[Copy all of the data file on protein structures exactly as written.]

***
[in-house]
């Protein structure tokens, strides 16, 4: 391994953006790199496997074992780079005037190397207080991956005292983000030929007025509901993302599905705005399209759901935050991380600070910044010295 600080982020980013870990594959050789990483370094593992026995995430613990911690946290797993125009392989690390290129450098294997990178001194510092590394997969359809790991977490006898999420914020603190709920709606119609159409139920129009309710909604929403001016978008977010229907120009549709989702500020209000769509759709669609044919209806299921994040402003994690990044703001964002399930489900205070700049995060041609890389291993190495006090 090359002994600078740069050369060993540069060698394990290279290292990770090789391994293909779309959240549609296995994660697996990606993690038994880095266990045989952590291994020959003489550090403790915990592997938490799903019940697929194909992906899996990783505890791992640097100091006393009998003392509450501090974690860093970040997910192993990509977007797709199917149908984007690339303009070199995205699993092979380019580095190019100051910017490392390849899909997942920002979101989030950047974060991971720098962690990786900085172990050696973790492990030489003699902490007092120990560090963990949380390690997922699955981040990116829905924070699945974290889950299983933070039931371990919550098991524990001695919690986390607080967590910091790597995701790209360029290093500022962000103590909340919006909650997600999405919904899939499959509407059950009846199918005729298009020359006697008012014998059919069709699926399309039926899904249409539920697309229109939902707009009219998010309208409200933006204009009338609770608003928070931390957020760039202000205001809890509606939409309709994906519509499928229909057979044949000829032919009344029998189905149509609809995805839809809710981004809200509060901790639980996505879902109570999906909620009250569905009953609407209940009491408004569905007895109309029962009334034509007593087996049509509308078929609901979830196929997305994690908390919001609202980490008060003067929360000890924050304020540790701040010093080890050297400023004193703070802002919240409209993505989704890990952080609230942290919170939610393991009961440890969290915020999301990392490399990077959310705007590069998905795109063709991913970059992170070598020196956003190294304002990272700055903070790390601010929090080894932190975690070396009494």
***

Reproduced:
[in-house]
């Protein structure tokens, strides 16, 4: 391994953006790199496997074992780079005037190397207080991956005292983000030929007025509901993302599905705005399209759901935050991380600070910044010295 600080982020980013870990594959050789990483370094593992026995995430613990911690946290797993125009392989690390290129450098294997990178001194510092590394997969359809790991977490006898999420914020603190709920709606119609159409139920129009309710909604929403001016978008977010229907120009549709989702500020209000769509759709669609044919209806299921994040402003994690990044703001964002399930489900205070700049995060041609890389291993190495006090 090359002994600078740069050369060993540069060698394990290279290292990770090789391994293909779309959240549609296995994660697996990606993690038994880095266990045989952590291994020959003489550090403790915990592997938490799903019940697929194909992906899996990783505890791992640097100091006393009998003392509450501090974690860093970040997910192993990509977007797709199917149908984007690339303009070199995205699993092979380019580095190019100051910017490392390849899909997942920002979101989030950047974060991971720098962690990786900085172990050696973790492990030489003699902490007092120990560090963990949380390690997922699955981040990116829905924070699945974290889950299983933070039931371990919550098991524990001695919690986390607080967590910091790597995701790209360029290093500022962000103590909340919006909650997600999405919904899939499959509407059950009846199918005729298009020359006697008012014998059919069709699926399309039926899904249409539920697309229109939902707009009219998010309208409200933006204009009338609770608003928070931390957020760039202000205001809890509606939409309709994906519509499928229909057979044949000829032919009344029998189905149509609809995805839809809710981004809200509060901790639980996505879902109570999906909620009250569905009953609407209940009491408004569905007895109309029962009334034509007593087996049509509308078929609901979830196929997305994690908390919001609202980490008060003067929360000890924050304020540790701040010093080890050297400023004193703070802002919240409209993505989704890990952080609230942290919170939610393991009961440890969290915020999301990392490399990077959310705007590069998905795109063709991913970059992170070598020196956003190294304002990272700055903070790390601010929090080894932190975690070396009494």